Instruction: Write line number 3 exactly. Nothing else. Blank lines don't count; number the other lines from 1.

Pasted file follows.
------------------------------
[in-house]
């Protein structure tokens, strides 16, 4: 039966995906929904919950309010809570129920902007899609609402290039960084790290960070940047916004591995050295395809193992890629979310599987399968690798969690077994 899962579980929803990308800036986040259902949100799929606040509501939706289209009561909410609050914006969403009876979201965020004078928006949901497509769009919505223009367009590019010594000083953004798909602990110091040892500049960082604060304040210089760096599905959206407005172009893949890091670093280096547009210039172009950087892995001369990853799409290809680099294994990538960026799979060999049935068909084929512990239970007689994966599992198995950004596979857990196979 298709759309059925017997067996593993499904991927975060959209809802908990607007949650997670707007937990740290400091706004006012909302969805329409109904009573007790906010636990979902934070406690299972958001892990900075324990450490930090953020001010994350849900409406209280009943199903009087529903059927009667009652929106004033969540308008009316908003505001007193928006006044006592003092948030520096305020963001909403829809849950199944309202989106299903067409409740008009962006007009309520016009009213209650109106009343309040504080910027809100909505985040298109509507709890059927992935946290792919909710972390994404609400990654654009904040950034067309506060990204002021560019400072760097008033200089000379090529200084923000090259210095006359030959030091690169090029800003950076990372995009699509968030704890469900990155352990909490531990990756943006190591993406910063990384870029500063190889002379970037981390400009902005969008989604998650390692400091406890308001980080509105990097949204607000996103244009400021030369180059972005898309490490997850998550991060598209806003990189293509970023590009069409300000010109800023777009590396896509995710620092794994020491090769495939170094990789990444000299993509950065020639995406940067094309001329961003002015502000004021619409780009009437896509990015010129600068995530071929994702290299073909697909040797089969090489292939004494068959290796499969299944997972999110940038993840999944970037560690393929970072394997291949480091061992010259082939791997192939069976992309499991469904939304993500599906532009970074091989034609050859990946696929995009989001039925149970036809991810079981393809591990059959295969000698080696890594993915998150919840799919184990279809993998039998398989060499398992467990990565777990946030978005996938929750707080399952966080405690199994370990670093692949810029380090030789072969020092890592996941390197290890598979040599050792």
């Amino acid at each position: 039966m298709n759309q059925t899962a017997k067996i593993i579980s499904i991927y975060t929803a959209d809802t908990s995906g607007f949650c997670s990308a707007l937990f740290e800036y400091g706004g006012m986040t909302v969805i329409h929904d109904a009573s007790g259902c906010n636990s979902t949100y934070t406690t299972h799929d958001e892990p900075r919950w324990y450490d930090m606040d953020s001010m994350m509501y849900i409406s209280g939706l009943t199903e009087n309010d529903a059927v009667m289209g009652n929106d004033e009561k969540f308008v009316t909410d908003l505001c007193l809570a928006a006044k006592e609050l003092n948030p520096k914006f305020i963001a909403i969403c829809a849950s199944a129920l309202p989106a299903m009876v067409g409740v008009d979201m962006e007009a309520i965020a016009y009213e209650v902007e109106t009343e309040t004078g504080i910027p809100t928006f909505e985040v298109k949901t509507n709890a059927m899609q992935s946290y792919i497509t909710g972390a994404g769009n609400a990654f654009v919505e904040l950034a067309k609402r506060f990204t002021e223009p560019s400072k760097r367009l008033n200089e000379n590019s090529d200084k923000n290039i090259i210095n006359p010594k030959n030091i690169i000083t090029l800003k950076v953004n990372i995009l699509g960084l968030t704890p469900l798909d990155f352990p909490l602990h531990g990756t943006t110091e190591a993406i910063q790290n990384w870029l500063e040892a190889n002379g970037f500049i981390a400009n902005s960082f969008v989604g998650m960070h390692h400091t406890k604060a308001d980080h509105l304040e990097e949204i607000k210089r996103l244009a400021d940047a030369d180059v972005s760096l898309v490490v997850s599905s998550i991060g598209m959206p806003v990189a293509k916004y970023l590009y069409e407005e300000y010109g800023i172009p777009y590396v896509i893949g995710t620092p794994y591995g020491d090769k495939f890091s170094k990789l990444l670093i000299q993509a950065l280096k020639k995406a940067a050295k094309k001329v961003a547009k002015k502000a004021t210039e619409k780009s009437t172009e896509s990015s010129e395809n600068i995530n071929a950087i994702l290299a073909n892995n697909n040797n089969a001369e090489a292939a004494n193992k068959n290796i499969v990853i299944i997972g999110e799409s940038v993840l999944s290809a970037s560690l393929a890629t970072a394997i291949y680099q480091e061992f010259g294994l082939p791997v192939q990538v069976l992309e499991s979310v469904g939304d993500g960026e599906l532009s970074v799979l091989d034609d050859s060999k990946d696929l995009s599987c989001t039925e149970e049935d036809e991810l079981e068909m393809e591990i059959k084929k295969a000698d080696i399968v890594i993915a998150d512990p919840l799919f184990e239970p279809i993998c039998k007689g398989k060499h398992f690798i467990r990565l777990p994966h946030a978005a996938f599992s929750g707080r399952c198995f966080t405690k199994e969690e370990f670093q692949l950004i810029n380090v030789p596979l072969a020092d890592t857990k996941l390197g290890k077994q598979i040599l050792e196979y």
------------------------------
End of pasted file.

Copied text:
């Amino acid at each position: 039966m298709n759309q059925t899962a017997k067996i593993i579980s499904i991927y975060t929803a959209d809802t908990s995906g607007f949650c997670s990308a707007l937990f740290e800036y400091g706004g006012m986040t909302v969805i329409h929904d109904a009573s007790g259902c906010n636990s979902t949100y934070t406690t299972h799929d958001e892990p900075r919950w324990y450490d930090m606040d953020s001010m994350m509501y849900i409406s209280g939706l009943t199903e009087n309010d529903a059927v009667m289209g009652n929106d004033e009561k969540f308008v009316t909410d908003l505001c007193l809570a928006a006044k006592e609050l003092n948030p520096k914006f305020i963001a909403i969403c829809a849950s199944a129920l309202p989106a299903m009876v067409g409740v008009d979201m962006e007009a309520i965020a016009y009213e209650v902007e109106t009343e309040t004078g504080i910027p809100t928006f909505e985040v298109k949901t509507n709890a059927m899609q992935s946290y792919i497509t909710g972390a994404g769009n609400a990654f654009v919505e904040l950034a067309k609402r506060f990204t002021e223009p560019s400072k760097r367009l008033n200089e000379n590019s090529d200084k923000n290039i090259i210095n006359p010594k030959n030091i690169i000083t090029l800003k950076v953004n990372i995009l699509g960084l968030t704890p469900l798909d990155f352990p909490l602990h531990g990756t943006t110091e190591a993406i910063q790290n990384w870029l500063e040892a190889n002379g970037f500049i981390a400009n902005s960082f969008v989604g998650m960070h390692h400091t406890k604060a308001d980080h509105l304040e990097e949204i607000k210089r996103l244009a400021d940047a030369d180059v972005s760096l898309v490490v997850s599905s998550i991060g598209m959206p806003v990189a293509k916004y970023l590009y069409e407005e300000y010109g800023i172009p777009y590396v896509i893949g995710t620092p794994y591995g020491d090769k495939f890091s170094k990789l990444l670093i000299q993509a950065l280096k020639k995406a940067a050295k094309k001329v961003a547009k002015k502000a004021t210039e619409k780009s009437t172009e896509s990015s010129e395809n600068i995530n071929a950087i994702l290299a073909n892995n697909n040797n089969a001369e090489a292939a004494n193992k068959n290796i499969v990853i299944i997972g999110e799409s940038v993840l999944s290809a970037s560690l393929a890629t970072a394997i291949y680099q480091e061992f010259g294994l082939p791997v192939q990538v069976l992309e499991s979310v469904g939304d993500g960026e599906l532009s970074v799979l091989d034609d050859s060999k990946d696929l995009s599987c989001t039925e149970e049935d036809e991810l079981e068909m393809e591990i059959k084929k295969a000698d080696i399968v890594i993915a998150d512990p919840l799919f184990e239970p279809i993998c039998k007689g398989k060499h398992f690798i467990r990565l777990p994966h946030a978005a996938f599992s929750g707080r399952c198995f966080t405690k199994e969690e370990f670093q692949l950004i810029n380090v030789p596979l072969a020092d890592t857990k996941l390197g290890k077994q598979i040599l050792e196979y």